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Sunday, 27 March 2016

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From Easter eggs to Rasa Kevili

Today Christians of various denominations the world over, as well as many other people, celebrate the Easter festival. For the faithful, it is a day of pious reflection, prayer and celebratory worship. For others in society - especially a multi-cultural society as ours - it is a time for joining in with Christians in the joy of the celebration with many a social gathering and indulgence in special confectionery like Easter eggs.

By last week, the shops were filling up with various Easter goodies and festival mementoes. The availability to all, irrespective of religion, of these celebratory goods, is indeed, a wonderful facility for inter-faith understanding. In the consumerist market place the distinctions of religion are transcended with all people having the ability - depending on affordability, though - to at least observe and learn, if not enjoy, the religious and cultural styles and foods of each other's festivals.

Thus, even as non-Christians have the opportunity to enjoy Easter eggs, during festivals such as the Avurudu, all people have the opportunity to indulge in Rasa Kevili and at Milad-un-nabi, everyone can enjoy watalappan and biriyani at their best. The point is that we, Sri Lankans, are truly blessed by the multi-cultural nature of our society and the huge advantage to be gained by our sophistication in knowing and understanding the styles, customs and emotions of a range of communities.

Today, Belgium and the rest of Europe reel under the terror caused by the recent bombings in Brussels. One of the most salient aspects of the European reaction to the Brussels bombings is the growing introspection in that region today as to how well Europeans know and understand and integrate new communities who are beginning to settle in that continent, such as various Muslim communities.

The Western news media is full of such introspection about the cultural distancing between the indigenous (white) Europeans and those small communities of other peoples from outside Europe who have now migrated there. Tens of thousands more are continuing to flood in to that continent right now, thanks to the various wars ignited in West Asia in recent times.

In a sense, the upheavals of the world political system, together with severe socio-economic imbalances between nations and, the facility of global travel, have all contributed to a kind of reverse colonisation with Europe and North America and some other affluent regions being the destination of the new colonising migrations.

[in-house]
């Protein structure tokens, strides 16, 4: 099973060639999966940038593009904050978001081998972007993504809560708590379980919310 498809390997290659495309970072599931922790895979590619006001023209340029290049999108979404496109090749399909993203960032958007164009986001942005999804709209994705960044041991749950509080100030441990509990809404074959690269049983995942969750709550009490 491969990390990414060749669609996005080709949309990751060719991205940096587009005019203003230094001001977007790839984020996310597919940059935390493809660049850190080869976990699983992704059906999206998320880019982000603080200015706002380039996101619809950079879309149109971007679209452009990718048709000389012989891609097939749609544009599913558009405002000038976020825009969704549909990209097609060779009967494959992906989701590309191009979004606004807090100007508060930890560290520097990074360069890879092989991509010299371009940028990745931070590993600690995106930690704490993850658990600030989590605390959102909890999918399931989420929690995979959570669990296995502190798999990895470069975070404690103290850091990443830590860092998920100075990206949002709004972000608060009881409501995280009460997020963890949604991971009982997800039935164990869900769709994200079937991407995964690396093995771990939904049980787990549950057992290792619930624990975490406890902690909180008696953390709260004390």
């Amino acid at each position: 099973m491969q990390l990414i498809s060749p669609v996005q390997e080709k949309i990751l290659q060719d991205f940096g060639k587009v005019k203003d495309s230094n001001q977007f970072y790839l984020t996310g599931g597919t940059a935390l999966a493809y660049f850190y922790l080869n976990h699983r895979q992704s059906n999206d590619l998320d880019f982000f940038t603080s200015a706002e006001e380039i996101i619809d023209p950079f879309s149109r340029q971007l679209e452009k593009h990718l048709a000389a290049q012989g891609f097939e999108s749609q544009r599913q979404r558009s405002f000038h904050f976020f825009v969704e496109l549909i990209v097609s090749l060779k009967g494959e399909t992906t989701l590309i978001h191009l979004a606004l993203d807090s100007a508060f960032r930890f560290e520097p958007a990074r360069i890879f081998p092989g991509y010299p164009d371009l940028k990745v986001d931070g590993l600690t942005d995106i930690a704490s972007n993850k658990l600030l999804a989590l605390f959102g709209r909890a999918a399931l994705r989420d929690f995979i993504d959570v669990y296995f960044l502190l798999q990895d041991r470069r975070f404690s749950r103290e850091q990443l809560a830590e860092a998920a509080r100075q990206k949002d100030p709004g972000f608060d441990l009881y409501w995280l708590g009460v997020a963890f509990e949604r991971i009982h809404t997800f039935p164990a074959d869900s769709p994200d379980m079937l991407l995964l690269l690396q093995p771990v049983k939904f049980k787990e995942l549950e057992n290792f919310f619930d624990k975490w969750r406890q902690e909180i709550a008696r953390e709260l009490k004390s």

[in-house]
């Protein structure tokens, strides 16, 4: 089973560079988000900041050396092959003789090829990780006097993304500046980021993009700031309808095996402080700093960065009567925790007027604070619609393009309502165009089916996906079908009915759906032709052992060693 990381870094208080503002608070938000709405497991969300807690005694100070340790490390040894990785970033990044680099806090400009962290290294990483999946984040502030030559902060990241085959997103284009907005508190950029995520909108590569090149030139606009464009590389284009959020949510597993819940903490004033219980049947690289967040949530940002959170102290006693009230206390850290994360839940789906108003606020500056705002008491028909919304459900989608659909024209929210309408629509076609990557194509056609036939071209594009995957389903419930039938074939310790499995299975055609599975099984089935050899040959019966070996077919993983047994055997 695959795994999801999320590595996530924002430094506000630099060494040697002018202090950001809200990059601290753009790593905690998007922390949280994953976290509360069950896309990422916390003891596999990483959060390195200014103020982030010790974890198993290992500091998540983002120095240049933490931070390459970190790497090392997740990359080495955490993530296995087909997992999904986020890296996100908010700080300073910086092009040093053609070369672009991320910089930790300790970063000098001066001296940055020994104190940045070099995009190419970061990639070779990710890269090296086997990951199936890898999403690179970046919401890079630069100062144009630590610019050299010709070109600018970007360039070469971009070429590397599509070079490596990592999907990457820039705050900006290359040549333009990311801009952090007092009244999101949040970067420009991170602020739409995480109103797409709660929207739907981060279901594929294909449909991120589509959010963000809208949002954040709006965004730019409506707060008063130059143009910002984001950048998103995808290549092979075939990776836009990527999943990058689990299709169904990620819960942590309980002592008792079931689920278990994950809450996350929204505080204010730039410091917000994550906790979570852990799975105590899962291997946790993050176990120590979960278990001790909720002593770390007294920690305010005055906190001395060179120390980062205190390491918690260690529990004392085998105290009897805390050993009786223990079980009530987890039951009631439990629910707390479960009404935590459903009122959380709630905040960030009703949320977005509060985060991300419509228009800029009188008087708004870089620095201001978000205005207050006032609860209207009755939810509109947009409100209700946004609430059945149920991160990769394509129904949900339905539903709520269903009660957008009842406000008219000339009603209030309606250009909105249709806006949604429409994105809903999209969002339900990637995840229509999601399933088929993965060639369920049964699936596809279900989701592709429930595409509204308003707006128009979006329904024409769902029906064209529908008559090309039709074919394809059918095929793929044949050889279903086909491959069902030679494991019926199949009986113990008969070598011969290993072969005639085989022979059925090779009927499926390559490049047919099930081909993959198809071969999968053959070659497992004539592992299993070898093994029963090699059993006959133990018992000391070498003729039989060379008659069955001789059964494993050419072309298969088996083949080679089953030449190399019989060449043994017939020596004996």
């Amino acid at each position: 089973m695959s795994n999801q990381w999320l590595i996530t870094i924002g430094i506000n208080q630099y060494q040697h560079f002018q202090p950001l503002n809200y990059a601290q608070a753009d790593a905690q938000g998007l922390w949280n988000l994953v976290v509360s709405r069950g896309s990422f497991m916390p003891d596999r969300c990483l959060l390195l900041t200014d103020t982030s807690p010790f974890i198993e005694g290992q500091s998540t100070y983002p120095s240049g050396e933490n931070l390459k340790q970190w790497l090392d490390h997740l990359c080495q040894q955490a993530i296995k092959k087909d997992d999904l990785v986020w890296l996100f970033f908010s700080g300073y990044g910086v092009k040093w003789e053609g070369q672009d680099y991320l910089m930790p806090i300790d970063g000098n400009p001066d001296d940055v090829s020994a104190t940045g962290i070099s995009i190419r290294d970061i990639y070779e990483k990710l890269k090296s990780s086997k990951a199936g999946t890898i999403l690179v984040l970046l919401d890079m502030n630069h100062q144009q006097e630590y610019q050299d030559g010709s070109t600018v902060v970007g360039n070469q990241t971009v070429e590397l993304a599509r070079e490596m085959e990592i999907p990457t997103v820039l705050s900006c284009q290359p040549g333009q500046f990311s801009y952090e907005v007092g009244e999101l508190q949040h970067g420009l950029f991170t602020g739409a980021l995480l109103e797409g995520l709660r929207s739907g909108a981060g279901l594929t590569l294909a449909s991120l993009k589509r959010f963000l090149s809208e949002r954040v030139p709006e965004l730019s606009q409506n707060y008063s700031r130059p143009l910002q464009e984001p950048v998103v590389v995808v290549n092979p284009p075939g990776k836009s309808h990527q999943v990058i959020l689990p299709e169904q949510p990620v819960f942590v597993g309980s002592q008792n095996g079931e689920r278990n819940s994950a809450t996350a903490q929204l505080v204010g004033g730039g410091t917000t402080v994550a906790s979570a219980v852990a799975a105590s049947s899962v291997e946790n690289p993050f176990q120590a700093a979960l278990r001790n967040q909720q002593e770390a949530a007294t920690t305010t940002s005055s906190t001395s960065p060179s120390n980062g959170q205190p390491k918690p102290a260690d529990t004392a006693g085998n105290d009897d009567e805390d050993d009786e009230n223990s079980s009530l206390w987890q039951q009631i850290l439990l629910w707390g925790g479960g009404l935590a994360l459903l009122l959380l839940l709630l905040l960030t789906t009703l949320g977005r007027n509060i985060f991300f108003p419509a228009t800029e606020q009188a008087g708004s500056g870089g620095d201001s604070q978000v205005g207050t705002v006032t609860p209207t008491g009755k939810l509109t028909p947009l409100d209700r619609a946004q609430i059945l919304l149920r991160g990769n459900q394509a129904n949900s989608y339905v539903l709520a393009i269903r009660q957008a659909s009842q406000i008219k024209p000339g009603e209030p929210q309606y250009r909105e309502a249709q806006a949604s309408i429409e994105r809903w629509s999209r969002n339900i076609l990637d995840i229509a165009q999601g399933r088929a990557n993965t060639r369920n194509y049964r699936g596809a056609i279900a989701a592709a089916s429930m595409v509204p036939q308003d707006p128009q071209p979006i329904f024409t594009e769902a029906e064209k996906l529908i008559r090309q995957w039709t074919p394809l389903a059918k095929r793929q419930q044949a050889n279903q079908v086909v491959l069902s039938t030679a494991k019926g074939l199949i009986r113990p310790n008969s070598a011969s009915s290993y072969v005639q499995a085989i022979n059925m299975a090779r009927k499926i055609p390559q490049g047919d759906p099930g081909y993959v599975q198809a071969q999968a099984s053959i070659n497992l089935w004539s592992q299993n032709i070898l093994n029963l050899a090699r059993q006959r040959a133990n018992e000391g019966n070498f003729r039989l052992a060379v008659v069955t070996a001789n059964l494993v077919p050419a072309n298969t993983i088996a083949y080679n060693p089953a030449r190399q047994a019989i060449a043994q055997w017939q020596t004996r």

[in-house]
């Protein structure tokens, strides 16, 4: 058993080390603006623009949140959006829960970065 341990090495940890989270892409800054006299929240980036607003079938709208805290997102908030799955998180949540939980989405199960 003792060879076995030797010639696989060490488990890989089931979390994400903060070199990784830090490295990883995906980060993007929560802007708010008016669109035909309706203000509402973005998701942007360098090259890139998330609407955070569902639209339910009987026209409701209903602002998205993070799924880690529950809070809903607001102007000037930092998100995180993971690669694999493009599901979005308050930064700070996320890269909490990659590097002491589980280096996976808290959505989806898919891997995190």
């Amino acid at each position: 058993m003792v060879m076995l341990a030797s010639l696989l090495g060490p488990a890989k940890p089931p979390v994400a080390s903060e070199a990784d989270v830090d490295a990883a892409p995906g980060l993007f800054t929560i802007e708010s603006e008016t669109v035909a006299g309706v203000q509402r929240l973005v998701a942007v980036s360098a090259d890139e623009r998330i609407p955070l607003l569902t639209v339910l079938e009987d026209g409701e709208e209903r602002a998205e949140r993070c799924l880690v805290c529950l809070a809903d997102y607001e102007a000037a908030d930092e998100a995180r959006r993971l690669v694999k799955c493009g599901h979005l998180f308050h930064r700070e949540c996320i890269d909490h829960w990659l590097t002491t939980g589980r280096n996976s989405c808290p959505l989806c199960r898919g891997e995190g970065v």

We, the different communities in Sri Lanka, have had the advantage of 'growing up' together over centuries. That even despite such centuries of co-existence we, Sri Lankans, were killing each other on the basis of ethnicity till just a few years ago, shows the importance of celebrating togetherness over and above apartness and difference. Indeed, the fact that, even after the Eelam war ended, new inter-religious enmities was instigated by new extremist groups, goes to show how fragile human relationships can be despite centuries of co-existence.

This truth of the multi-cultural advantage is a timely harbinger as we, in Sri Lanka, set about re-formulating our political community as a nation. The new State constitution that we have begun to formulate will define our nationhood anew. In this era of recovery from a destructive inter-ethnic war, social justice and inter-ethnic peace is, necessarily, a key goal of our constitution-making process.

As we observe the terror in Europe and, reflect on the continued war in the Persian Gulf region and West Asia as a whole, it is imperative that this moment of re-mapping our own nation is taken as a historic opportunity to fix things as much as possible so that our own previous mistakes are not repeated. The sheer ferocity of the guerrilla wars as well as the low-level inter-state warfare we see around us should spur us to strive for sanity, reason and sophisticated political creativity in the process of our new efforts at nation-building.

Let there be no slide back in to the obscurantism, prejudices, bigotry and mediocrity from which we recently emerged and are yet emerging. As we learn from our own bitter lessons, let us also observe the world around us and learn from the on-going conflicts, bigotry and irrationalities elsewhere.

What is needed is a high level of intellectual creativity, political courage and selflessness, and, innovation as we design not only our new State constitution but also our process of inter-ethnic reconciliation and post-war peace-making. The measure of our success is certainly not Geneva or any other foreign or external arbiter. It is our very civilisation that should, and does, measure our success. If not, then it is our civilisation that will be measured by our failure.

'Easter' as it is known in Western Christianity and Pasch in the Eastern Orthodox Christian tradition (Sinhala Paasku), is the Sunday designated by the world's Christian community to celebrate the rising from death of Lord Jesus on the third day after his execution by crucifixion. The 'Resurrection' as it is theologically termed, symbolises the immense hope that is the bedrock of the Christian faith.

And in little Sri Lanka, at the Indian ocean crossroads between East and West, we are fortunate to know, thanks to our multi-religious society, that this 'hope' is shared by all. It is a hope in our very humanity as it is defined and guided by all the faiths and philosophies that inspire us.

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